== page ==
William Schottstaedt (1989) implemented all five species with up to six voices [Sch89]. His program follows Fux's guidelines and rules as closely as possible. These rules were extended and modified until the results acceptably resembled Fux's examples. Since most of the rules are not absolute, a penalty system is used to assign them relative degrees of importance. If at any given time the total penalty exceeds a certain amount, that particular path is abandoned. For example, an absolute rule such as the restriction of parallel fifths has a infinite penalty. A "very bad infraction" like direct motion to an octave has a penalty of 200, while a stylistic infraction such as a repeated pattern of three notes only has 4. The penalty values arise from both Fux's commentary as well as experience running the program. The search time is optimized by taking the branch of the search tree which has the least penalty. If the path fails, then the program backs up and tries the next best branch. Unfortunately, the first solution found may not be very good, in which case a new search is made with a different starting interval in order to maximize the chances of finding a truly new solution. Even with this approach, the compute-time for fifth species solutions still remains high. Schottstaedt also admits that the program has no provision for starting a melody with a rest. Neither does it favor invertible counterpoint and imitation. It tends to "let voices get entangled in each other" and make "inadequate judgments about overall melodic shapes."
The approach used in
Synthesizing the counterpoint
Dynamic ProgrammingPalestrina uses a dynamic programming approach to find the most likely solution out of a multitude of possible solutions given a cantus firmus [Ber95].
The first step is the construction of a state trellis diagram where the states describe the possible chromatic notes in the counterpoint (Fig. 1). The counterpoint is constrained to be above or below the cantus and the permissible note range spans a major tenth above (or below) the highest (or lowest) cantus note. Hence the number of states in the trellis equals the chromatic range of the cantus plus 16 (a major tenth is equivalent to 16 minor seconds). Musical constraints on the counterpoint are then formalized by a mix of transition probabilities and state probabilities conditioned on the cantus. For example, the unconditional likelihood of a harmonic interval and the probability of a melodic interval given the previous melodic interval are specified.
While most rules can be realized based on a first-order Markov chain, some require a second-order system. A basic first-order structure has been implemented, but the model also allows for second-order considerations by looking one step ahead and choosing optimal solutions with respect to the next time step.
In the synthesis application, the most likely path through the trellis structure given the underlying cantus and transition rules is calculated. Evaluating every possible path would be computationally prohibitive. However, the problem is made tractable by using a dynamic programming approach commonly known as the Viterbi algorithm. The Viterbi algorithm is based on the insight that the most likely past state sequence leading into any one state is independent from future states. There are a number of variants that are used for different problems, one of the most common applications is finding the most likely state sequence in a Hidden Markov model - that is, a Markov Chain with undefined states at the time of building the model. Another common application is for demodulating convolved communication channels [Vit67].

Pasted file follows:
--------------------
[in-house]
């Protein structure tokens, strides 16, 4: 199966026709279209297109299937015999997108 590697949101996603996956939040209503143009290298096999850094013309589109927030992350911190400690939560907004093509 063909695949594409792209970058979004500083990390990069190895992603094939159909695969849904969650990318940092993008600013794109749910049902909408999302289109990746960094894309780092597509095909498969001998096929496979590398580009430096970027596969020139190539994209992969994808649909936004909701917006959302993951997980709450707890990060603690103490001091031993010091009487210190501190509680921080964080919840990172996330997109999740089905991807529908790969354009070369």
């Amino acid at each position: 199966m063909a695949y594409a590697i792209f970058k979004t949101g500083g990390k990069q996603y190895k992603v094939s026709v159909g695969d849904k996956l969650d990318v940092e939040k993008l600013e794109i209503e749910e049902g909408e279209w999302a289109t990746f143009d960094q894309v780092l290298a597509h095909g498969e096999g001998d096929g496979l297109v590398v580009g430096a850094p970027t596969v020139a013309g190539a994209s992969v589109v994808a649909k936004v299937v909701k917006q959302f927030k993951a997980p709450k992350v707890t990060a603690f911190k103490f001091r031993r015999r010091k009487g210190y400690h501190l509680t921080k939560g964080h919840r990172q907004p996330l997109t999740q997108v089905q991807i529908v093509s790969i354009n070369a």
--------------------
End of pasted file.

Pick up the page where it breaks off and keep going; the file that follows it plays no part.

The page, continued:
Going forward in the chain, previous path probabilities are multiplied with the transition probability of the new update, and the path that generated the highest joint probability is stored. At any time step τ, the only considerations are the path leading into state τ-1, the probability associated with that sequence, and the transition probabilities at time τ. After the last transition occurs, the sequence with the highest probability is selected as the solution [Ber95].
Probabilistic counterpoint rulesEach rule is implemented as a probability table where illegal transitions are described by probability zero. The transition probabilities for generating a counterpoint line are obtained by multiplying the individual values from each table, assuming the rules are independent:
Analysis of counterpointPalestrina can infer a probabilistic description of counterpoint rules from existing compositions. For the purpose of experimentation, a set of first-species counterpoint strictly conforming to the rules were composed. Twelve examples were composed by humans and 44 examples were generated by a machine using the algorithm described above. This database of species-counterpoint examples was used as training data for a Markov model. The framework was set up for a state sequence identical to the last section. The transition tables were then inferred by counting the number of occurrences of certain transitions and renormalizing. Table 2 compares two tables which were used in the generating algorithm with those that were inferred from human-generated examples and machine-generated examples.